Both Blair and Brown are believers. Their Cabinets have been, not surprisingly, more than willing to listen to the demands of religious pressure groups. While they have ignored the well-organised Catholic-Protestant Fundamentalist lobby on Abortion and stem-cell research, they generally consult ‘faith-leaders’ and treat them with great respect. Recently they have engaged public funds in campaigns to promote ‘moderate’ versions of Islam. This dangerous move takes sides in what should be a private matter, and promotes some extremely dubious figures at taxpayers expense – as Harry’s Place (http://www.hurryupharry.org) has continually exposed. This weakening of the independence of the state towards religious affairs is paralleled in the so-called bastion of secularism, France. President Nicholas Sarkozy has repeatedly tried to influence the development of an Islam à la française. He has intervened to make the Conseil français du culte musulman (CFCM) a significant interlocutor, despite the presence of Muslim Brotherhood supporters (in the Union des organisations islamiques) on this body. In effect both governments have encouraged one version of Islamism (authoritarian and right-wing but not violent) against another (explicitly violent). Subsidies (for training Imams) are proposed in both countries. Sarkozy is even in favour of subventions for Mosques. One wonders if they will extend such practices more widely, favouring one variety of a religion over another. Certainly the UK leads the way in promoting the role of religious groups, even getting them to deliver universal welfare provision (the YMCA is a major player in the New Deal for the unemployed) and Church bodies are said to be involved in future transfers of the delivery of public welfare services to private religious groups.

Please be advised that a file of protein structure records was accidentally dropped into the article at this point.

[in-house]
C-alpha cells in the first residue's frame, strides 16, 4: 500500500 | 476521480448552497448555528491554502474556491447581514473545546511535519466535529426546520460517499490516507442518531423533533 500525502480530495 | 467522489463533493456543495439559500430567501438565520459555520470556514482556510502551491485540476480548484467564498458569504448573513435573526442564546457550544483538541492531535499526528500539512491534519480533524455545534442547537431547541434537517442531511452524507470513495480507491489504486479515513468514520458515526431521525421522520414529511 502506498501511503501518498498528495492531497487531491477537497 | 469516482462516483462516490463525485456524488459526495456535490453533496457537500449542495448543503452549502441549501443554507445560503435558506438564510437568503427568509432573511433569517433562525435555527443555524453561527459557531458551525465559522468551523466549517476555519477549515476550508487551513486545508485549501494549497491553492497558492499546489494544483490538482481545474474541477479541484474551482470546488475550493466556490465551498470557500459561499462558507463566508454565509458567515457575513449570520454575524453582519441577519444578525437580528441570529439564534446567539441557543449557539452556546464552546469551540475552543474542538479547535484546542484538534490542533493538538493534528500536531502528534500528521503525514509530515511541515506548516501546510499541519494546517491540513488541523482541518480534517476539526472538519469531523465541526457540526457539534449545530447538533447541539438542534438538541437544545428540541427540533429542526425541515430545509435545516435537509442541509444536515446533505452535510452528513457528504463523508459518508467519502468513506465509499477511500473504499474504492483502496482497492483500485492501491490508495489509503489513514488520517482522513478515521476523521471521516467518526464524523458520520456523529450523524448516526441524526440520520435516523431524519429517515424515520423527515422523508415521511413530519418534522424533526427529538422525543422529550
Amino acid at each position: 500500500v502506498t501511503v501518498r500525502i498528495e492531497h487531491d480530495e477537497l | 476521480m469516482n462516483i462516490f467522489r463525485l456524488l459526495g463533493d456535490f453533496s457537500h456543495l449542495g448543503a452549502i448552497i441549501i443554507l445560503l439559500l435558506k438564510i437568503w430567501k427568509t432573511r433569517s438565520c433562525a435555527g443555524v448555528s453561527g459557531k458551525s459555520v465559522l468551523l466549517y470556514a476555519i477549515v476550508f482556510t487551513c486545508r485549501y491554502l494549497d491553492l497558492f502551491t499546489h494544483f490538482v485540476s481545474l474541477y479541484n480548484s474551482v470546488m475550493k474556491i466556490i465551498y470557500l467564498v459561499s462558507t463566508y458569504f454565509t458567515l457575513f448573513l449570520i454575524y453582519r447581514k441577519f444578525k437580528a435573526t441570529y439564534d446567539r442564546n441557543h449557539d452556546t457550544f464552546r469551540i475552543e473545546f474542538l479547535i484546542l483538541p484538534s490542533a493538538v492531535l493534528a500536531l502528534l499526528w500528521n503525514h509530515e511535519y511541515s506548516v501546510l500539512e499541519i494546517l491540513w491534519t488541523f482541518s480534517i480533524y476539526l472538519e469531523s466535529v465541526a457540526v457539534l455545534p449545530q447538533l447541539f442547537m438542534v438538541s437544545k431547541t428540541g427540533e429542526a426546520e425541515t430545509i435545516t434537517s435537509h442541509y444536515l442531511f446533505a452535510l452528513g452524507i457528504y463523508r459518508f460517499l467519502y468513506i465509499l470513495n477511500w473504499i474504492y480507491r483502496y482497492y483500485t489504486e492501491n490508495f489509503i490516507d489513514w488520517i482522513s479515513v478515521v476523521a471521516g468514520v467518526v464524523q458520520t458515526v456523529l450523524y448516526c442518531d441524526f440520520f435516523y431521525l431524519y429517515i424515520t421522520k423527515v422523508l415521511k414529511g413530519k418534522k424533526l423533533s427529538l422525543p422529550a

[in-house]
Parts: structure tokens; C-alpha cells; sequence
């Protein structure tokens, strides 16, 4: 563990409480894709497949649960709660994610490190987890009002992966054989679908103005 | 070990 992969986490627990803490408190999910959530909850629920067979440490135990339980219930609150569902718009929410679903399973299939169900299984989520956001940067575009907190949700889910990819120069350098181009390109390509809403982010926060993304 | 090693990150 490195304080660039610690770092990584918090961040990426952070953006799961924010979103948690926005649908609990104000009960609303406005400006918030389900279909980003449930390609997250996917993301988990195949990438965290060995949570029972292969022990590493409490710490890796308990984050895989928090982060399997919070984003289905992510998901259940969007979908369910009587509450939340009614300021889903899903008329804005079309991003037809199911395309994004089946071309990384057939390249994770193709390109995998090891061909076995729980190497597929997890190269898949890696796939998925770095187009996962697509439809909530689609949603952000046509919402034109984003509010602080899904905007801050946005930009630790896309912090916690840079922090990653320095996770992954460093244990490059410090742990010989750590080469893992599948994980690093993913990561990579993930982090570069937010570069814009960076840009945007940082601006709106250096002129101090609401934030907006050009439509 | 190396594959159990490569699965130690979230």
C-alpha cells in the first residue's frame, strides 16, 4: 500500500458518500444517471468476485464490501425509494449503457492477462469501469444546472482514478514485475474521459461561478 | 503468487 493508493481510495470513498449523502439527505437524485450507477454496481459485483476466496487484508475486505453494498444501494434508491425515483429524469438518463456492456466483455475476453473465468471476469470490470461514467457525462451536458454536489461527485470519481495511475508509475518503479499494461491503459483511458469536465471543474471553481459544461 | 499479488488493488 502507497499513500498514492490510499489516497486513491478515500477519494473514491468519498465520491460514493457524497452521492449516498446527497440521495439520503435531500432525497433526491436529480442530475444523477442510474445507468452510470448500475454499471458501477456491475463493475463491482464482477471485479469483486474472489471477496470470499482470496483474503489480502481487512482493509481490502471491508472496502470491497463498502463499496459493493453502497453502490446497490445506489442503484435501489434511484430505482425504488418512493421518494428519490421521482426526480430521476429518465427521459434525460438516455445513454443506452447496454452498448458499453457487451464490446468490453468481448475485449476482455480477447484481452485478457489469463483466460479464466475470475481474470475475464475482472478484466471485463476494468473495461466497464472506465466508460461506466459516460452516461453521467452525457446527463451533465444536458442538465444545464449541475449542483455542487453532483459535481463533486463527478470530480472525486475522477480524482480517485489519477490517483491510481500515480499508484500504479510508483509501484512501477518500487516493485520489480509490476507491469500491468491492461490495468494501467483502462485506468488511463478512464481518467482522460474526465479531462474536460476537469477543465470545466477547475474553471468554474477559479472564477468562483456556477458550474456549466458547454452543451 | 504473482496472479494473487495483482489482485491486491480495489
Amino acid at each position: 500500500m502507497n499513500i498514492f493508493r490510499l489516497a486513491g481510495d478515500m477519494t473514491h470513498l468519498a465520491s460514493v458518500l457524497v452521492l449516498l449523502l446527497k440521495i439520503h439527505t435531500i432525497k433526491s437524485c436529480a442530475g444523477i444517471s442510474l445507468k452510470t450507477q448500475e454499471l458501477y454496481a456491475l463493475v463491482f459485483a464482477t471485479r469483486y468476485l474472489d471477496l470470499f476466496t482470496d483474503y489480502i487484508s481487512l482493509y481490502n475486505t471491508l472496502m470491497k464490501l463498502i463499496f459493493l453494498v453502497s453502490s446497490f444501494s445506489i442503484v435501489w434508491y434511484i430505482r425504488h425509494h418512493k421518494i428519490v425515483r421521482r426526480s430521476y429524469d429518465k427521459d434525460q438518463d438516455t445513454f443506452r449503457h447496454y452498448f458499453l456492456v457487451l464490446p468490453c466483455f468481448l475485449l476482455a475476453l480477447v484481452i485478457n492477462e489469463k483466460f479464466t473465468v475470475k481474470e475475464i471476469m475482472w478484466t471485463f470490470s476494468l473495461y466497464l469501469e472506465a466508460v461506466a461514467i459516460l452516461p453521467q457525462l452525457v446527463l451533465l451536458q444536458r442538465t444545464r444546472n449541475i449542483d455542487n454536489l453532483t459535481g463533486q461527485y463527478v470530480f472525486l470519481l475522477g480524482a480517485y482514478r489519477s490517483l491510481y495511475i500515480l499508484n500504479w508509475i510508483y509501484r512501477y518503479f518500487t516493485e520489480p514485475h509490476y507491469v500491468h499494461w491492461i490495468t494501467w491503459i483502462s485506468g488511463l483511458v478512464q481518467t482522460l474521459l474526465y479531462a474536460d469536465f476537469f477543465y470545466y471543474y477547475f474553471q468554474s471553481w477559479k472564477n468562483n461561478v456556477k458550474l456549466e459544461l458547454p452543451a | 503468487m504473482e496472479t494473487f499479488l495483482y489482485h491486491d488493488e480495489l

A further disturbing development is the role of multi-culturalism, or as it now known ‘diversity policies’. Nick Cohen comments on demands for religious people to get “special treatment” in place of equality. The recent Court decision to uphold the right of Sarika Watkins-Singh to wear a bracelet affirming her Sikh identity opens the way to further demands on public institutions to accommodate religious dress and behaviour. The potential, given the elaborate rules governing all aspects of daily-life of some religions, for this to wreak havoc, is plain.